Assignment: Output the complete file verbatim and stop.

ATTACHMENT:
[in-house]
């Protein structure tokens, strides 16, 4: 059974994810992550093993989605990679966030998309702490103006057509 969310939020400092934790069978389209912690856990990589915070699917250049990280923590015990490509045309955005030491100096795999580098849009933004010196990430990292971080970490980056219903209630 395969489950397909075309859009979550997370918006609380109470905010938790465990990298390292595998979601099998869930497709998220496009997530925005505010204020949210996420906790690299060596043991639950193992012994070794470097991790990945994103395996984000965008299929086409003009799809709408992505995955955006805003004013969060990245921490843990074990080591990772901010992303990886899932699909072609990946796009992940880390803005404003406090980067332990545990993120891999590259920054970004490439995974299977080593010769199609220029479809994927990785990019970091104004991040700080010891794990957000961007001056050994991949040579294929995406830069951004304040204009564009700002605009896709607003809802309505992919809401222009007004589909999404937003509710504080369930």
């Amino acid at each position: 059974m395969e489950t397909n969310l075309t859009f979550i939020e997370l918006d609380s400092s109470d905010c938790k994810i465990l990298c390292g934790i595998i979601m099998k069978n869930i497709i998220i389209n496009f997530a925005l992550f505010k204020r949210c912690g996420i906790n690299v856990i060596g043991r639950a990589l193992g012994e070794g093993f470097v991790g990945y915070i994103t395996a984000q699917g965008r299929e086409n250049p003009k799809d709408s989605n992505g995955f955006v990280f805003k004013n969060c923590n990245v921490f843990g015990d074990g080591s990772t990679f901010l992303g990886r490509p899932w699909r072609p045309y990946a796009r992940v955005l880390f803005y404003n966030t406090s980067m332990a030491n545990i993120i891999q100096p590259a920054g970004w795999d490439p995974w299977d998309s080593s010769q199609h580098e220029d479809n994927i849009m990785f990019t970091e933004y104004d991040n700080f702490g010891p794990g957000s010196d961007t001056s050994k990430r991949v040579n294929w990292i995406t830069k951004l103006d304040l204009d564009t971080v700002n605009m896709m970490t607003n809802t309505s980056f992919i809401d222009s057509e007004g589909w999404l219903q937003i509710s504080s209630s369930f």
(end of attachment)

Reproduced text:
[in-house]
């Protein structure tokens, strides 16, 4: 059974994810992550093993989605990679966030998309702490103006057509 969310939020400092934790069978389209912690856990990589915070699917250049990280923590015990490509045309955005030491100096795999580098849009933004010196990430990292971080970490980056219903209630 395969489950397909075309859009979550997370918006609380109470905010938790465990990298390292595998979601099998869930497709998220496009997530925005505010204020949210996420906790690299060596043991639950193992012994070794470097991790990945994103395996984000965008299929086409003009799809709408992505995955955006805003004013969060990245921490843990074990080591990772901010992303990886899932699909072609990946796009992940880390803005404003406090980067332990545990993120891999590259920054970004490439995974299977080593010769199609220029479809994927990785990019970091104004991040700080010891794990957000961007001056050994991949040579294929995406830069951004304040204009564009700002605009896709607003809802309505992919809401222009007004589909999404937003509710504080369930």
């Amino acid at each position: 059974m395969e489950t397909n969310l075309t859009f979550i939020e997370l918006d609380s400092s109470d905010c938790k994810i465990l990298c390292g934790i595998i979601m099998k069978n869930i497709i998220i389209n496009f997530a925005l992550f505010k204020r949210c912690g996420i906790n690299v856990i060596g043991r639950a990589l193992g012994e070794g093993f470097v991790g990945y915070i994103t395996a984000q699917g965008r299929e086409n250049p003009k799809d709408s989605n992505g995955f955006v990280f805003k004013n969060c923590n990245v921490f843990g015990d074990g080591s990772t990679f901010l992303g990886r490509p899932w699909r072609p045309y990946a796009r992940v955005l880390f803005y404003n966030t406090s980067m332990a030491n545990i993120i891999q100096p590259a920054g970004w795999d490439p995974w299977d998309s080593s010769q199609h580098e220029d479809n994927i849009m990785f990019t970091e933004y104004d991040n700080f702490g010891p794990g957000s010196d961007t001056s050994k990430r991949v040579n294929w990292i995406t830069k951004l103006d304040l204009d564009t971080v700002n605009m896709m970490t607003n809802t309505s980056f992919i809401d222009s057509e007004g589909w999404l219903q937003i509710s504080s209630s369930f």